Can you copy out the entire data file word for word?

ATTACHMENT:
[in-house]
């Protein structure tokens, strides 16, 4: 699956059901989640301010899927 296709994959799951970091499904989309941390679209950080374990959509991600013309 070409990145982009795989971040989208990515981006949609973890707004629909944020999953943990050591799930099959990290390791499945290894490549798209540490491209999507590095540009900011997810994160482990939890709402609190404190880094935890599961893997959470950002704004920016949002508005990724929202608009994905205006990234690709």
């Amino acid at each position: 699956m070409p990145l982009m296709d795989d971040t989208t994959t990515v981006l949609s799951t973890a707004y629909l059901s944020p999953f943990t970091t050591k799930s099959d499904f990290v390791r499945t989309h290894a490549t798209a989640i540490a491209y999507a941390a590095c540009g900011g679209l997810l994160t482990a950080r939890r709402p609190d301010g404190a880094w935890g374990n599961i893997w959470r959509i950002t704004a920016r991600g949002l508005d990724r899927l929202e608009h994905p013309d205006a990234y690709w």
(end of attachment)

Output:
[in-house]
């Protein structure tokens, strides 16, 4: 699956059901989640301010899927 296709994959799951970091499904989309941390679209950080374990959509991600013309 070409990145982009795989971040989208990515981006949609973890707004629909944020999953943990050591799930099959990290390791499945290894490549798209540490491209999507590095540009900011997810994160482990939890709402609190404190880094935890599961893997959470950002704004920016949002508005990724929202608009994905205006990234690709």
């Amino acid at each position: 699956m070409p990145l982009m296709d795989d971040t989208t994959t990515v981006l949609s799951t973890a707004y629909l059901s944020p999953f943990t970091t050591k799930s099959d499904f990290v390791r499945t989309h290894a490549t798209a989640i540490a491209y999507a941390a590095c540009g900011g679209l997810l994160t482990a950080r939890r709402p609190d301010g404190a880094w935890g374990n599961i893997w959470r959509i950002t704004a920016r991600g949002l508005d990724r899927l929202e608009h994905p013309d205006a990234y690709w």